Despite its economic attractiveness, Romania still has a lack of infrastructure, as the expansion of the road and railway network has been neglected over the years. Public transport routes built under communism to connect large industrial areas with neighboring residential areas have not been completely adapted to the new requirements during the past 30 years. Public transport infrastructure has been modernized (mainly through the acquisition of new means of transport), but has not been connected to the new urban development areas. There is also a shortage of intermodal nodes that would improve passenger transportation and ensure the optimal connection between localities.
In 2017 there were 86,099 km of national roads in Romania, but only 763 km of highways (747 km in 2016) and 6,200 km of European roads. About 41.4% of roads are renovated annually.
The Romanian government has acknowledged the problem and planned investments of 36 billion euros for the period 2016-2030, according to the Master Plan for Transport (GTMP) which summarizes the strategic development of the entire transport infrastructure in Romania.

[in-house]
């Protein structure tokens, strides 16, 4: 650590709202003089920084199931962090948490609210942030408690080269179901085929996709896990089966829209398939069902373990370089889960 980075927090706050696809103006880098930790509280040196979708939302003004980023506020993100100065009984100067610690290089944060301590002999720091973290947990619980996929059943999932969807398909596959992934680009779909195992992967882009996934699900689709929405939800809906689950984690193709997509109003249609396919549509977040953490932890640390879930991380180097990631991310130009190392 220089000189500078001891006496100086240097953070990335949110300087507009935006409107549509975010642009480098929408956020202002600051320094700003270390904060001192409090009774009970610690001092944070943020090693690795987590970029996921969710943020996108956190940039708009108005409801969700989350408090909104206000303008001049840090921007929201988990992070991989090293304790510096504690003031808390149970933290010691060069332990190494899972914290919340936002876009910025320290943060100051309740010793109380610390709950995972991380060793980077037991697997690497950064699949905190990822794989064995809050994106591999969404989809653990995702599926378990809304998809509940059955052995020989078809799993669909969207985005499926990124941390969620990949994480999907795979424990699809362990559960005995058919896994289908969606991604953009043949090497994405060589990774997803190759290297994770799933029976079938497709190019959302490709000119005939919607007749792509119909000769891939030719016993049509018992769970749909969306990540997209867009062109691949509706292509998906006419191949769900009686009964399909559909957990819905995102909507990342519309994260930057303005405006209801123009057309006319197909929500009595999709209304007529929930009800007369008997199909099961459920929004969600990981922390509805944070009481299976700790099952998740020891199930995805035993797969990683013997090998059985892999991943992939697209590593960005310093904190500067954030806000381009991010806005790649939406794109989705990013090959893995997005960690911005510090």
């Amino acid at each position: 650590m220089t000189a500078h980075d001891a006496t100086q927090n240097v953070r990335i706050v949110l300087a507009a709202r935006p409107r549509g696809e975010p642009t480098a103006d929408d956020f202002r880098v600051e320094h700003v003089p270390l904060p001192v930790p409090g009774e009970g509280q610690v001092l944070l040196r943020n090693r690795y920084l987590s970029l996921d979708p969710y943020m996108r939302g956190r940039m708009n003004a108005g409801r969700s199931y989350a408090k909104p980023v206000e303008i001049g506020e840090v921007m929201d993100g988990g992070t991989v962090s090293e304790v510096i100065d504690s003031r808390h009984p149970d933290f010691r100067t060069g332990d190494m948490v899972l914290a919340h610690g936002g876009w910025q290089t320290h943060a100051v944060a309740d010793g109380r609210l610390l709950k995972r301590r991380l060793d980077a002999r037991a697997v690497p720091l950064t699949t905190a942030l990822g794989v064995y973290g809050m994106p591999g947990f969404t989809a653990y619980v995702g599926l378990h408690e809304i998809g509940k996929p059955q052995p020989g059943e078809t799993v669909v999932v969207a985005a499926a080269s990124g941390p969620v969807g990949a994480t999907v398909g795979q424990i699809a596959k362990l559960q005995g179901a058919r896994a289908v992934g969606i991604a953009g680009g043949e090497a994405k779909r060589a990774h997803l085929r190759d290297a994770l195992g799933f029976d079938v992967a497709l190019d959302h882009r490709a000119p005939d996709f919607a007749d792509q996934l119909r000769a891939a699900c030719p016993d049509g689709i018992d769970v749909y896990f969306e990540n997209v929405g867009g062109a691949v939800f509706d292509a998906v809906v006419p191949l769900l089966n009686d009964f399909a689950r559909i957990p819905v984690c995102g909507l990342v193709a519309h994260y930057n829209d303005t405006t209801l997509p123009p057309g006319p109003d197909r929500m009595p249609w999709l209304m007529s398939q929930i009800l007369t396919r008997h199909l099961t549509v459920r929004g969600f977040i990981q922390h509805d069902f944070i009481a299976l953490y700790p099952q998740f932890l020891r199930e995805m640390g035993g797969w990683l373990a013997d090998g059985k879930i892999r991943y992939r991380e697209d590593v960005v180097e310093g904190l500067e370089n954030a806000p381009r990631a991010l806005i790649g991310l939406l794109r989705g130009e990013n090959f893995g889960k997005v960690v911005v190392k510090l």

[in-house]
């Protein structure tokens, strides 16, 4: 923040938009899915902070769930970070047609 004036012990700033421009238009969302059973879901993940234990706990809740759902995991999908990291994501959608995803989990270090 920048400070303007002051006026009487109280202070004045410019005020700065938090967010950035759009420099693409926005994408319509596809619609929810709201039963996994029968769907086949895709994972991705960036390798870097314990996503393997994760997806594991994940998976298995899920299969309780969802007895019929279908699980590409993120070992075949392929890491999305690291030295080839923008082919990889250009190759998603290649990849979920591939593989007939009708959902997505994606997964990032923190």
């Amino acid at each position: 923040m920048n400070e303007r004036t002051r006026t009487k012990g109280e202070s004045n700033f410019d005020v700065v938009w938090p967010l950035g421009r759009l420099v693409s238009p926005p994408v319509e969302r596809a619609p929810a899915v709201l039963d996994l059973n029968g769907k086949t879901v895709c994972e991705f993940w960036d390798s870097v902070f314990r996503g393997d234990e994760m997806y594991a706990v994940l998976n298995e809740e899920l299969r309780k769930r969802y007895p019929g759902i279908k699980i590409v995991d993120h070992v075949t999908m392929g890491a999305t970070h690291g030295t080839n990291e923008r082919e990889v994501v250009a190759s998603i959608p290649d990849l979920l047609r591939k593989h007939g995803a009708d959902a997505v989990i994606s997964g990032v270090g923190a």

The positive evolution of private consumption in recent years has influenced logistics services in Romania, where road transport amounted to EUR 4.3 billion in 2017, almost a quarter of total exports of services.
Experts believe that Romania has recently recovered a lot from the gaps it had in the field of transport and is able to offer better logistics services. To continue this trend, Romania must allocate significant sums of money for the development of transport infrastructure, to take advantage of the favorable geographical location and to become an important logistics center in Central and Eastern Europe. Romania’s advantages are characterized by two main geographical factors: one is the proximity to developed markets in Central Europe, and the other is the existence of the port of Constanța on the Black Sea, a good connection between Europe and Asia.